Member for Tamworth, Kevin Anderson MP was joined by the Hon Sarah Mitchell MLC in welcoming the NSW Government’s $450,520 investment that will put more children growing up in rural and remote NSW on the road to better learning through better health.
Mr Anderson said the NSW Government will contribute funds to the Royal Far West Healthy Kids Bus Stop which aims to address health and wellbeing issues for young children.
“The Healthy Kids Bus Stop is a screening early detection and referral service that puts children aged three to six on a referral pathway so they can get further assessment and support,” Mr Anderson said.
“It recognises that healthy kids make better learners.
“By catching health issues early they are less likely to compound problems that undermine the early foundation years of learning.
“The Healthy Kids Bus Stop fits well with the Department’s 15 new networked specialist centres that are being established in rural and remote NSW to foster improved educational outcomes by providing a focus for health and wellbeing services linked to children’s schools and education.”
Parliamentary Secretary for Regional and Rural Health Melinda Pavey welcomed the joint initiative between the Department of Education and Communities and the NSW Ministry of Health who will make equal contributions to Royal Far West for the Healthy Kids Bus Stop.
“This initiative crosses the traditional boundaries of health, education and community services to address issues for young children that can impact on their school readiness,” Mrs Pavey said.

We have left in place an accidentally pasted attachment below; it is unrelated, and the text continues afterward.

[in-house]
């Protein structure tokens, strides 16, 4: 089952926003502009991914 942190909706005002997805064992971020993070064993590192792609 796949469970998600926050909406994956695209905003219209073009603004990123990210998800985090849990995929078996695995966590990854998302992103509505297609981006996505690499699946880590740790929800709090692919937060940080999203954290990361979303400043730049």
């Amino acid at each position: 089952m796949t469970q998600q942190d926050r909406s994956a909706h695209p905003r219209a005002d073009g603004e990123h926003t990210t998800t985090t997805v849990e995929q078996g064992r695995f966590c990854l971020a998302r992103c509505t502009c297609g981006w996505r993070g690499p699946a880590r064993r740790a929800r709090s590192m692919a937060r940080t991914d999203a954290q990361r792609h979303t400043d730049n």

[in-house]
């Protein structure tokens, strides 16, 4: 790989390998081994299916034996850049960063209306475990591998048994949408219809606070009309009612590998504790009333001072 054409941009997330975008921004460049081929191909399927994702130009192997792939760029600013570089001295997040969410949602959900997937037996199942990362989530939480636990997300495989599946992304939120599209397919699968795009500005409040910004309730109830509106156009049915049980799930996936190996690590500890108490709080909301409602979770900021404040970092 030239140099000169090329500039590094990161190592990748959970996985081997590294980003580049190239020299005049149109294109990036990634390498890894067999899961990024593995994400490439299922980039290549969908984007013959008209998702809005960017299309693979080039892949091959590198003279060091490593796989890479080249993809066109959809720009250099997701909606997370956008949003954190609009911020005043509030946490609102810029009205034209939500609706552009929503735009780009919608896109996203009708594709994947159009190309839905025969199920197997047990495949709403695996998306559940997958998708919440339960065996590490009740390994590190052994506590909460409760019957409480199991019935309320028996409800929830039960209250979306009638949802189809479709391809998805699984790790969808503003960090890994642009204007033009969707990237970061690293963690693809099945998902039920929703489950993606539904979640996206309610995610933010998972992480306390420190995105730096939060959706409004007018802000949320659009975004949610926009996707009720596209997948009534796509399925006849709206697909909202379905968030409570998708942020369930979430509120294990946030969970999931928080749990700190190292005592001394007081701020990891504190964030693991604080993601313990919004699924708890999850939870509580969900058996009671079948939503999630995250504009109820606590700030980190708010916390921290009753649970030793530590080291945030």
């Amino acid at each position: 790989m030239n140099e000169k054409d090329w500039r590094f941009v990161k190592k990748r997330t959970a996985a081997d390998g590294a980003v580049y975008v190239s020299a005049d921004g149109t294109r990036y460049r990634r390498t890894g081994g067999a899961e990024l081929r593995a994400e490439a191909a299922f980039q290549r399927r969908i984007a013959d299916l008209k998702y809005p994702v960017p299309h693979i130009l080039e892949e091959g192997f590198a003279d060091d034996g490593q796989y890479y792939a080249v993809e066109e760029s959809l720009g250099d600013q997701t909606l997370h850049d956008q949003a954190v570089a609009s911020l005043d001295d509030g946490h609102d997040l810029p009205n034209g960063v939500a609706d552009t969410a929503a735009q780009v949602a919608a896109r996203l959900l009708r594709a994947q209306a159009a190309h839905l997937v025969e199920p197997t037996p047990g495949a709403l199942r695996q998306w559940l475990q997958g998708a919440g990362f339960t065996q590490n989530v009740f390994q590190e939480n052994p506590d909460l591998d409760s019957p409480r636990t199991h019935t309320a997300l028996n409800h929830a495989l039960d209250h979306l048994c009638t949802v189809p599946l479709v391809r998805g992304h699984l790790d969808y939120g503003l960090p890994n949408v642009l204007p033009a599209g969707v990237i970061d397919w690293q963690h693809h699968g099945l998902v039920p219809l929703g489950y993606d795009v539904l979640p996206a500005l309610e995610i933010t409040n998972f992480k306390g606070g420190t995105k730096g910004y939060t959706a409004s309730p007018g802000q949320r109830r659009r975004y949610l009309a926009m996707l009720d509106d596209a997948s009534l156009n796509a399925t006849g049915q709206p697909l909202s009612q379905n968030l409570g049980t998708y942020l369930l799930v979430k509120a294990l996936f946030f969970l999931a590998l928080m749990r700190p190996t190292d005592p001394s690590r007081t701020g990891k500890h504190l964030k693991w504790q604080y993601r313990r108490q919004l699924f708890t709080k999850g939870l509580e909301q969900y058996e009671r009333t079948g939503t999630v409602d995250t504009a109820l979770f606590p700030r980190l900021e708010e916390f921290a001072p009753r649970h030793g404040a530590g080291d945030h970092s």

Mrs Mitchell said as a mother of a young child I know how important a child’s early years are in shaping their outcomes at school and success in life.
“Good health and wellbeing are crucial.”
“The Healthy Kids Bus Stop will increase the chances of identifying and addressing problems that can get in the way of good health and good learning.”
As a result of the NSW Government investment, the Royal Far West Healthy Kids Bus Stop will:
- provide early detection of learning, developmental and health disorders to 2000 children in 20 remote NSW towns
- offer locally coordinated care pathways for children and their families
- operate in cooperation with local health districts, Medicare Locals, Aboriginal Medical Services, other local health providers, schools, service clubs and community groups
- bring key services closer to children and families who are in need
- deliver valuable help to the one-in-four children that the Australian Early Development Index identified as not ready to start school due to poor living and developmental environments
The use of an integrated care model is an exciting and innovative approach by the NSW Government to support child health outcomes and address developmental delays through early intervention and prevention in rural and remote communities.